In his last year of the Morning MBA program, Farhad Mordechai Sabeti (Morning MBA ’19) was eager to get out of the classroom. Though Sabeti had learned a great deal by attending lectures, engaging in class discussions and completing assignments, he was looking forward to applying his knowledge outside the School and working on causes he truly cared about.
The Onboard Fellowship program at Rotman, which matches upper-year Full-Time, Morning/Evening and JD MBA students with non-profit organizations and charities, was exactly what he was looking for. For eight months, these students, also known as Onboard fellows, apply their business knowledge towards a strategic governance project with their partner organizations.
Past and current students have been worked with notable organizations like the SickKids Foundation, the Fort York Food Bank and the Canadian Council for Aboriginal Business. At the same time, the fellows get a glimpse of governance in action, by attending board meetings and observing how directors discuss risk and potential issues facing their organizations.
During the fellowship, which they receive course credits for, students are guided by an Onboard advisor, an experienced board member who is affiliated with the Rotman School, and a mentor, who sits on the board for the organization they are matched with. Students also attend seminar-style classes, led by past and current board members, which cover a range of governance topics, such as how to manage potential conflicts of interests and address organizational risks.
“Effective governance is about making thoughtful decisions, aspiring to do better, and staying true to your mission.”
— Farhad Mordechai Sabeti, Morning MBA ’19
Acquiring management essentials
The opportunity with Onboard aligned perfectly with Sabeti’s main motivation for pursuing an MBA. Sabeti, who is an executive director for an independent school in Toronto, knew that the skills acquired through a business school education would be particularly useful in his work.
“So much about running a school involves managing people, leadership, and thinking strategically,” Sabeti explains. “I wanted to acquire a versatile skillset, so that as the education sector continues to evolve, the school I serve could also adapt.”
While he gained a knowledge base by taking many MBA electives on leadership and planning — including Power and Influence in Organizations (taught by Professor Tiziana Casciaro) and Catastrophic Failure in Organizations (taught by Professor András Tilcsik) — he was craving an opportunity to make a difference in the community.
He jumped at the opportunity to apply to the Onboard program in his final year of business school. After submitting an application and sitting for an interview with Onboard coordinators, he was paired with First Book Canada, a non-profit that focuses on improving children’s access to education by providing books and other educational resources to schools and groups that serve low-income communities.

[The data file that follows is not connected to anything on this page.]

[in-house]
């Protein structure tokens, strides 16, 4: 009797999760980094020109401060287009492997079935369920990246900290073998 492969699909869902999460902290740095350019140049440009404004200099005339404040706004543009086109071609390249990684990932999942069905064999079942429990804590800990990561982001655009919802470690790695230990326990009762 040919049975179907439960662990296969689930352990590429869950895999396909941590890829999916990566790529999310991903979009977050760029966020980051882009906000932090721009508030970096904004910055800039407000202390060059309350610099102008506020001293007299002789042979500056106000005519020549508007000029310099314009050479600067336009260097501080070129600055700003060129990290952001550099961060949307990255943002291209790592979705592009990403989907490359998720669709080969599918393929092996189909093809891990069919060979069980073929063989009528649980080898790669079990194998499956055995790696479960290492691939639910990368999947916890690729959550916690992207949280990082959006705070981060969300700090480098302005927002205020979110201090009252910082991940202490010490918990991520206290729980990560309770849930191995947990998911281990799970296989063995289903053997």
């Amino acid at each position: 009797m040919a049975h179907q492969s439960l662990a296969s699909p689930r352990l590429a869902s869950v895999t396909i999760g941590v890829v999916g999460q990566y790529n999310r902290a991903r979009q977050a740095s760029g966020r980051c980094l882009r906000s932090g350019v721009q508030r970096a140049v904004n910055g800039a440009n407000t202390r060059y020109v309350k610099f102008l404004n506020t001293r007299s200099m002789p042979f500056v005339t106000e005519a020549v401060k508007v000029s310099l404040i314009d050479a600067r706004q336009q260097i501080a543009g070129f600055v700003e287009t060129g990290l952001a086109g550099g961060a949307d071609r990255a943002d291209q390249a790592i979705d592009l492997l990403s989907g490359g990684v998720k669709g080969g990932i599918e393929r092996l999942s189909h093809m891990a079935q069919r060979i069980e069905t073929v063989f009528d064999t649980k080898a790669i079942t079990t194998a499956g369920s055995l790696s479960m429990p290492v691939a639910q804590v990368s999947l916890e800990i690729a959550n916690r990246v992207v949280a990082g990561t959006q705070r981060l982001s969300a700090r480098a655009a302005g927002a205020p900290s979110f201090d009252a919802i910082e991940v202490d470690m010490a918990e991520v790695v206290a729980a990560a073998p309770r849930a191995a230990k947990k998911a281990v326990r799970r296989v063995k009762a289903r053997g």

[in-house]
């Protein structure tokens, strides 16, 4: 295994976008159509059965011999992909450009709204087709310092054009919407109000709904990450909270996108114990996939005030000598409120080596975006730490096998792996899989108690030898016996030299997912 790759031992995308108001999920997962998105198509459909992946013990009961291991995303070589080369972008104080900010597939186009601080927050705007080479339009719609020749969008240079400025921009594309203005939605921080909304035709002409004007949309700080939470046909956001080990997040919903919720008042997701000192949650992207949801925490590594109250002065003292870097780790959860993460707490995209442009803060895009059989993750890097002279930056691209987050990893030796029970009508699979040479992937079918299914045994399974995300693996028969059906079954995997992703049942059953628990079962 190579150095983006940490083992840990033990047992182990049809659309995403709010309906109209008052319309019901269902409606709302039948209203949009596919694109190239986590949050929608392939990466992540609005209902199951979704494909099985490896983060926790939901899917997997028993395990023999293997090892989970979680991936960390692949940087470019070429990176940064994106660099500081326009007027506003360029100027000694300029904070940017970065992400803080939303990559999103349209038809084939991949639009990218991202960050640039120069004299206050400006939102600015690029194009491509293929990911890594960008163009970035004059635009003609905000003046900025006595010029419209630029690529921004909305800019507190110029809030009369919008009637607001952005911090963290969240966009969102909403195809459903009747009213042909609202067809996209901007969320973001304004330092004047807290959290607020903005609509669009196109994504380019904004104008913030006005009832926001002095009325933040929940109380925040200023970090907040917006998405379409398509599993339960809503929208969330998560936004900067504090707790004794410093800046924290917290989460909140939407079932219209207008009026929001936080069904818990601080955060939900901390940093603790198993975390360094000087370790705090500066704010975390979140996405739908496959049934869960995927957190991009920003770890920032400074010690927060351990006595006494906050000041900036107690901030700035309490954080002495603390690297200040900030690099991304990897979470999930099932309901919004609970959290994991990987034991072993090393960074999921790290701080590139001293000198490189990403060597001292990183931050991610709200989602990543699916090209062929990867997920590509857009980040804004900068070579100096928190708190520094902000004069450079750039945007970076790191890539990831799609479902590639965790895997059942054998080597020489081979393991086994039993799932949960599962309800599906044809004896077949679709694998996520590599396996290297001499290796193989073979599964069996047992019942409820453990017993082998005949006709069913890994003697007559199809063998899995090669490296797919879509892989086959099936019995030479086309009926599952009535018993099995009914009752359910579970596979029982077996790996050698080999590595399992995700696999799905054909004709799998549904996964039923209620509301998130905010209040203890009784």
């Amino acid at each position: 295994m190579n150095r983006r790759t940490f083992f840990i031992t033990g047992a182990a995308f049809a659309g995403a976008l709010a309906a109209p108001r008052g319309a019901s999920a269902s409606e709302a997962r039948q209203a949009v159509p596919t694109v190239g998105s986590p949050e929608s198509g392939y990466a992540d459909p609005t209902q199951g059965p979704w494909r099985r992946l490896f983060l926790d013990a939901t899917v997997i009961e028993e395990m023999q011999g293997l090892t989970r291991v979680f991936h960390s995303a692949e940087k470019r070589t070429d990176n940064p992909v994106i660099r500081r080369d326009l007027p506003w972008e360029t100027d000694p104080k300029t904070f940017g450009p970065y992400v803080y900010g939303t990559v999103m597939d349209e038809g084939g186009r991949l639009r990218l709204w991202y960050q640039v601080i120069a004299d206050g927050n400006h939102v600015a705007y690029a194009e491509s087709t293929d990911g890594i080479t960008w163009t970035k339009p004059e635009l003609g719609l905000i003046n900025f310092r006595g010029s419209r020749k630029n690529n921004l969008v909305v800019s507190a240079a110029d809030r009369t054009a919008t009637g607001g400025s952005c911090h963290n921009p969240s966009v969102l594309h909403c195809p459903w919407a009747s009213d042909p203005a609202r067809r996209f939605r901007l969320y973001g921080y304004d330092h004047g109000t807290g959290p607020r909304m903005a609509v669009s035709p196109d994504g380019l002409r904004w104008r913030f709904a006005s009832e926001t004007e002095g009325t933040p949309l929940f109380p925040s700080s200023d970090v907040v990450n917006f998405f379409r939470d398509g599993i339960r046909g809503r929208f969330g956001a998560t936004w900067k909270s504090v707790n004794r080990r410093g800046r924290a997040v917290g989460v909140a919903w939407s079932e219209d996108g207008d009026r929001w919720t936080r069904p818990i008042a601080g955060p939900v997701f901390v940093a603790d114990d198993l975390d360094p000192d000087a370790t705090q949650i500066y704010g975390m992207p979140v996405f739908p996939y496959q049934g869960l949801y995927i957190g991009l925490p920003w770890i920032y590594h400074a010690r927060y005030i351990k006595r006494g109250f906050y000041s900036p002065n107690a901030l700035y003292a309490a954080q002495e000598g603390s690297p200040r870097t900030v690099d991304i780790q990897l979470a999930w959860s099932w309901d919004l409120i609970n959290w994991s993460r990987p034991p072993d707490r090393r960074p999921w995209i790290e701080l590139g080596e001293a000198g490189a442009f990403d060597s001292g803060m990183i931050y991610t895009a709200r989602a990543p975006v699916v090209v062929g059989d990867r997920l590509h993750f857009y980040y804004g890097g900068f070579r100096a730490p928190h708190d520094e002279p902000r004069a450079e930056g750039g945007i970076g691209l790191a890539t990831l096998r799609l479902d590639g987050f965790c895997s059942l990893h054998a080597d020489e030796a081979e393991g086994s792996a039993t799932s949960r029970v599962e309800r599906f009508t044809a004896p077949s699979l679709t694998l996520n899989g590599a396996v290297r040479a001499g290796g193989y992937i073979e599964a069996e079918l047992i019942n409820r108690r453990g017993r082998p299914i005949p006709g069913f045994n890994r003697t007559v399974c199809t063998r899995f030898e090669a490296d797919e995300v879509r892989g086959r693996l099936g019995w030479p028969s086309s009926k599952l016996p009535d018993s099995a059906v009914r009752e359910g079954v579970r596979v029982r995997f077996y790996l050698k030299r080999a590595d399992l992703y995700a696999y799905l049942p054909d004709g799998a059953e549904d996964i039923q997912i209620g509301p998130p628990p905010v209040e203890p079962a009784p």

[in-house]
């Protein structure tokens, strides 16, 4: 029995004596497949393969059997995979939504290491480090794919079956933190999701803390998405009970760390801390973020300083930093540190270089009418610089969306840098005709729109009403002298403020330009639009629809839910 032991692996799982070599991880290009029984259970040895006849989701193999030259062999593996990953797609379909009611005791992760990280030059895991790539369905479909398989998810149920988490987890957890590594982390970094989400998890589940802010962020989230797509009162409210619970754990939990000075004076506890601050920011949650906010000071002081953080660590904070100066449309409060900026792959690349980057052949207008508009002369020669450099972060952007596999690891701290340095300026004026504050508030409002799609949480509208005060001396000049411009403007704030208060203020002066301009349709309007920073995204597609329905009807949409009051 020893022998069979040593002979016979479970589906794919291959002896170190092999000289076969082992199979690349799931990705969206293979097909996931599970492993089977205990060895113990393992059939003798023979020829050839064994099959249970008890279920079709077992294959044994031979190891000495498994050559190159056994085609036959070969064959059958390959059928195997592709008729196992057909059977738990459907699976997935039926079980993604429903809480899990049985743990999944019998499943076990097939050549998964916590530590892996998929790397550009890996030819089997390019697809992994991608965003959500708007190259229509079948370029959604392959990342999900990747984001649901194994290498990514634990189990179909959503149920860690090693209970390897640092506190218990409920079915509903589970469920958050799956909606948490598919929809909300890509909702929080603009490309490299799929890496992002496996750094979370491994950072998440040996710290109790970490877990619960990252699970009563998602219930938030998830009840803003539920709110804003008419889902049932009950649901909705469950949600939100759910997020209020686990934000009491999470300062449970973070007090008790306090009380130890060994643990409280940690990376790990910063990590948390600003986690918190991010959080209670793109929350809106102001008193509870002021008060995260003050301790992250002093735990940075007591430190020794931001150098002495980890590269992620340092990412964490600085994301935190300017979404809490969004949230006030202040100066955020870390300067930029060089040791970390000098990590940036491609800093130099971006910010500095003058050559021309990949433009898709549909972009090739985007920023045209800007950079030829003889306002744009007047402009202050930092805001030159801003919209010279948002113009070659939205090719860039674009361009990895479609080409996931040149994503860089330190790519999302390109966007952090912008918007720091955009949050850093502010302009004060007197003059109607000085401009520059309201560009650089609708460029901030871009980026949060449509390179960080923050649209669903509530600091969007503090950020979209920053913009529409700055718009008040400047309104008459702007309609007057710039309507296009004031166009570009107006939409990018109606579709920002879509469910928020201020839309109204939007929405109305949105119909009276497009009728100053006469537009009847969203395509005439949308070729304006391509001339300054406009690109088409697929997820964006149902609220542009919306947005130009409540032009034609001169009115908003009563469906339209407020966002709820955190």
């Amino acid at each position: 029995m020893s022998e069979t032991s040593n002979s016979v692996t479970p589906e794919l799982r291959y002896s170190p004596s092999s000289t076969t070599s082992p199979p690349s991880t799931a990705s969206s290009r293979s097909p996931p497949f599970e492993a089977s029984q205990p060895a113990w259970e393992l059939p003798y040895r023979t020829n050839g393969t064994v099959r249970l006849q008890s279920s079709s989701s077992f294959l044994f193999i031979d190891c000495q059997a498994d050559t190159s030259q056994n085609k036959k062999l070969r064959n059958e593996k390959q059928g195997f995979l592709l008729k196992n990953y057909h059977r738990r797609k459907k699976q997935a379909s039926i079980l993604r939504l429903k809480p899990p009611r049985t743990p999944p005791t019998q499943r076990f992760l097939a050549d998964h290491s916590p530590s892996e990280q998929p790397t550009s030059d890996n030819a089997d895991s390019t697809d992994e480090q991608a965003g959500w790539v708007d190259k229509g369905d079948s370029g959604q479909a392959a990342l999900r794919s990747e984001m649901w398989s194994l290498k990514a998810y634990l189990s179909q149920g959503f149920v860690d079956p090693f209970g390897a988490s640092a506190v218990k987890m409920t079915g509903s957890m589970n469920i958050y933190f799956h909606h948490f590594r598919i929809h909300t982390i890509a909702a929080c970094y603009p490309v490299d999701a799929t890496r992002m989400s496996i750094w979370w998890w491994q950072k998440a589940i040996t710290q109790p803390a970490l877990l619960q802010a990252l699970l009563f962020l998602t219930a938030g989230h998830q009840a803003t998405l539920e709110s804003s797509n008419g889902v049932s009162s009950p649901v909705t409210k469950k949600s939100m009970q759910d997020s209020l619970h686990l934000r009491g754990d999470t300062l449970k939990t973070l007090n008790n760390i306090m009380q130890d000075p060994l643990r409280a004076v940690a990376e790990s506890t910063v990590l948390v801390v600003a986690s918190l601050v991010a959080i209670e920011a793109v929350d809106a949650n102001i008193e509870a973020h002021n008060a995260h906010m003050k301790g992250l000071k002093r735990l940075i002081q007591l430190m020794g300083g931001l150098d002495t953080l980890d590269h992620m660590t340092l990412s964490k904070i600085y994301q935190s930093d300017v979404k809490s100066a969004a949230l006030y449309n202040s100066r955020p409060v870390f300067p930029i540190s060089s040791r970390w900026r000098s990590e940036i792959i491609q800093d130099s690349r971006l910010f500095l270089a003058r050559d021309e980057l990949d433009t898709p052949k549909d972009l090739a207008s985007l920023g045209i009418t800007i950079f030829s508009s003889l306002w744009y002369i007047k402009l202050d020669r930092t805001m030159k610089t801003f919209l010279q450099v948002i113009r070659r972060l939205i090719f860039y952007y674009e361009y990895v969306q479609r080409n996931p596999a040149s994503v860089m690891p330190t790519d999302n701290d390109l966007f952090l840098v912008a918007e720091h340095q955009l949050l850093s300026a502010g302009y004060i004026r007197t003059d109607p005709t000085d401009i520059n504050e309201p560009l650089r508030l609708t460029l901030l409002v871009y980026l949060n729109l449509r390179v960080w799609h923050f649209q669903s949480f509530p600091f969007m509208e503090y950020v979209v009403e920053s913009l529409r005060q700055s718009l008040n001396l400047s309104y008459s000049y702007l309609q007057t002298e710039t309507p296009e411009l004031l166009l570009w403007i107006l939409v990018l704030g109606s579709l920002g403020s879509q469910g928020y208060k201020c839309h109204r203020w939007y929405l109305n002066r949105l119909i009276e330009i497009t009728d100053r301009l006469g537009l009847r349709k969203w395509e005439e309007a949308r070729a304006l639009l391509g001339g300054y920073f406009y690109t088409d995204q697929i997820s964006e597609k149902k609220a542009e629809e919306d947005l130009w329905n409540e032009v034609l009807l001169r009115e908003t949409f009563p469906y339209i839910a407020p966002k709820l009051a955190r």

It was a perfect match. Sabeti, who set out to work with an organization he was passionate about, believed in First Book’s values in empowering children through education. At the same time, he had experience working in education and could appreciate the complex risks and challenges associated with operating in the non-profit space.
Creating something of value
From the outset, Sabeti was determined to produce work that the First Book team could use.
“Given the important purpose First Book serves, it was imperative that I produce something of value,” says Sabeti. “My board mentor and I didn’t want our Onboard project to end up sitting on a shelf.”
For his project, Sabeti decided to assess the current risks involved with operating in the non-profit landscape — and identify some key points that First Book should be aware of.
With help from his Onboard advisor, Ann Armstrong, and his First Book board mentor, Heather Partridge, he defined the scope of his project. Over several weeks, Sabeti interviewed the organization’s founder, board members, senior leadership and employees. After analyzing the collected data and completing additional market research, he worked hard at communicating found insights in an interpretable way.
He presented his final report at the end of the Onboard program, during his final First Book board meeting.
“Mordy was a keen learner, and he pushed us to think outside the box at his board presentation,” recalls Partridge.
“We were so impressed by how he jumped in with both feet to execute on the project. Mordy’s thoughtful and detailed approach in getting to know our board, our organization, and our culture provided that special extra touch,” she adds
Sabeti has learned so much in the process, as well.
“One of the most inspiring lessons I learned from the entire experience — from working with the entire First Book team, my mentor and attending the classes — was how having everything figured out isn’t the end goal,” says Sabeti. “Effective governance is about making thoughtful decisions, aspiring to do better, and staying true to your mission.”
Written by Rebecca Cheung